Sunday, 28 October 2018

Geographically Challenged

It was fifteen minutes into my walk that I realized my mistake. For a fleeting moment I thought I had found the right place, a large building beside a body of water, a steady flow of people entering and exiting the road beside. Was it just me or did they look like the young, athletic type I had been expecting, or was I seeing what I wanted to see?

I had left the Tube station as I so often do, striding purposefully, not so much because I know where I am going, but because I don't want anybody else to think that I might not. It is a failing of mine, I know, but I hate to reinforce any preconception that passers by may have of the guide dog owner they see, no doubt lost and in need of their assistance. So, rather than do the sensible thing, I strike out in whatever direction my inbuilt compass tells me must be right, walking with confidence and pace until I sense that something must be amiss, and pause to consider my options. This would of course be a good point to accept my predicament, ask for help, or in the very least retrace my steps to the last place I knew with any certainty where I was and where I needed to go.

Of course, in this instance, I had neither sought help on climbing the steeply curving steps leading from Manor House Tube to a busy street corner., and nor did I accost any members of the public when my phone informed me, rather disappointingly, that the shining water surface I had glimpsed briefly as I approached my present location was not the lake I was looking for, but the New River, channelling, as I believe it still does hundreds of years after its construction, drinking water into the Centre of London.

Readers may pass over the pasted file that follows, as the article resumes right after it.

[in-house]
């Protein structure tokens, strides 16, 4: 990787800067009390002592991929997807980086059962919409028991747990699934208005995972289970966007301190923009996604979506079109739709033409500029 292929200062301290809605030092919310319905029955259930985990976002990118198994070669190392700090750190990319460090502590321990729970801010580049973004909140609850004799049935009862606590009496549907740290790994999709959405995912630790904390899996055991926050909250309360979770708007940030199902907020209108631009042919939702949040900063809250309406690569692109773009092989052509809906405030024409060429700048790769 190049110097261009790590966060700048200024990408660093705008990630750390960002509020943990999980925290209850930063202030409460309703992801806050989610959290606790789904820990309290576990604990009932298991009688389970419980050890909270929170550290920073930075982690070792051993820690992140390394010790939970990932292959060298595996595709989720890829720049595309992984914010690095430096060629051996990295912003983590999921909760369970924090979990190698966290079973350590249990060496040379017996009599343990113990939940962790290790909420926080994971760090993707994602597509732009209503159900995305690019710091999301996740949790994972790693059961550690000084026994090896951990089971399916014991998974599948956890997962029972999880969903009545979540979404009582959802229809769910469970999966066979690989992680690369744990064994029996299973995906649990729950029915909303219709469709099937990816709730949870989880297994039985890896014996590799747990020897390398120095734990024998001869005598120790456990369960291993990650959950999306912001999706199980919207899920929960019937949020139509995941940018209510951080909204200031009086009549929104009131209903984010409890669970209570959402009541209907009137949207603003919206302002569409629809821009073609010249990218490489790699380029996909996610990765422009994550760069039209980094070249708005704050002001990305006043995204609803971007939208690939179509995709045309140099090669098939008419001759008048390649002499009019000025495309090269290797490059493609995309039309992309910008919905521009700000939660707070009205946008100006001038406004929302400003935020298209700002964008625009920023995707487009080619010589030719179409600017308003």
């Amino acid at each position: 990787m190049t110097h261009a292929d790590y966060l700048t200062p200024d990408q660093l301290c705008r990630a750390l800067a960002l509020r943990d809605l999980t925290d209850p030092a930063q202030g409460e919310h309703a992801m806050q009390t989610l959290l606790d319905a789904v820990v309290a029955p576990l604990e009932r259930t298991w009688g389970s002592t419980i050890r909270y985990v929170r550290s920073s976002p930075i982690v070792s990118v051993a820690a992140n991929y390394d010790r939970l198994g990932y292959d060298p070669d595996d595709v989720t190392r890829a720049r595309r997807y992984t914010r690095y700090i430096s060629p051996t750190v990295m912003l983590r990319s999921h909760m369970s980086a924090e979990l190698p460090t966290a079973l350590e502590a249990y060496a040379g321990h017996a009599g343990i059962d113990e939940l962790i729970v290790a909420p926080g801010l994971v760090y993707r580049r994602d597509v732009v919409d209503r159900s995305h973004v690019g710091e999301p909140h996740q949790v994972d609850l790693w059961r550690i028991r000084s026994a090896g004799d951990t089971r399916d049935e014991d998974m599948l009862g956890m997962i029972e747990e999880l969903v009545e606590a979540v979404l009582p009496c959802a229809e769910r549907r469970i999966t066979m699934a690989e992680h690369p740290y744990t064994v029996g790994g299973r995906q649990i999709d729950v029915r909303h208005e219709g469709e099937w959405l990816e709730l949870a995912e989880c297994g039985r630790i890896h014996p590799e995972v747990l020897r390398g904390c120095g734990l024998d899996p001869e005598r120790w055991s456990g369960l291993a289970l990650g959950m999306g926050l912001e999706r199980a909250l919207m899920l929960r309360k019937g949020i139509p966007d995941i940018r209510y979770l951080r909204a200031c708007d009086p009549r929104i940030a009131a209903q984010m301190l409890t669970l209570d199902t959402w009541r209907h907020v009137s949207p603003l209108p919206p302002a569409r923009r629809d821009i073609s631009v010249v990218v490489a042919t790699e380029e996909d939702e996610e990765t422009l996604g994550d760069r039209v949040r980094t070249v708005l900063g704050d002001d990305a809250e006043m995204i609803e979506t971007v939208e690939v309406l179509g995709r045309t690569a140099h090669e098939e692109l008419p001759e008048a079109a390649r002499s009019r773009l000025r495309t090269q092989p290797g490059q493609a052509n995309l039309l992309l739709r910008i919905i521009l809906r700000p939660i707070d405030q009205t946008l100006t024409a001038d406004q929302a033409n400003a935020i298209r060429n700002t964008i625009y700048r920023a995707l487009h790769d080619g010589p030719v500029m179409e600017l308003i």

A view of the New River which, at this point, is a straight and narrow body of water stretching into the distance. To the left of the picture can be seen the entrance to its towpath.

Truth be told, I was quite excited to have found the river, having previously read the wonderful London blogger, Diamond Geezer's account of walking it from source to sea, or whatever the equivalent journey is for a man-made water course. Perhaps it was this, or more likely my hatred of turning tail and confirming to all and sundry that as a confident user of their local pavements I was something of a fraud, I instead took a sharp left and began to trace my way along the road shadowing the river bank. This wasn't a bank like any that most people would know it, rather it was a Dan of sorts, rising steeply from the stout fence which kept pedestrians out, to a height of perhaps five feet, and in this way presumably maintaining the gradual gradient used to keep those precious water's flowing. If I had wished for an easy view of the river I was to be sorely disappointed, for it wasn't until I had returned, chastened, to Seven Sisters Road, having admitted defeat after a quarter of a mile trek in the wrong direction, that I was able to look down on it from the edge of a bridge parapet. It had a canal like straightness, and its towpath appeared decidedly unappealing, so only half an hour late I cut my losses and returned to the Tube.

But what was it that I was looking for in the first place, I pretend to imagine hearing you cry? What was it that drove me to leave behind the comparative safety of southwest London and head instead for the unknown hitherto largely unknown lands that lie beyond Kings Cross? Well, I was attempting to be sensible for once, recognizing that the next time I came this way, butterflies fluttering inside my stomach ahead of three hours of climbing tuition at The Castle Climbing Center, it would be dark and cold, and not a time to be getting lost and exploring rivers, new or otherwise. I had it in mind that I would pop gown there on a nice bright Saturday afternoon, trace the route a couple of times, ensure Gio could find the front door, and then head off elsewhere for a little more exploration. My unscheduled visit to the New River had put paid to this being a quick trip, but, having returned to those steep steps to the Underground I was finally able to achieve what I had come for in the first place.

The imposing castle Climbing Center, apparently an old water pumping station, seen from the outside. It appears to have a tall tower or chimney in the middle.

The route to The Castle was, as I had been led to believe, simple and straight, and within less than ten minutes I was mingling with the hordes inside, young and old alike, just for the record, seeking out their shop and a new pair of trousers to see me through my early days on the wall. The but that's a story for another day.           

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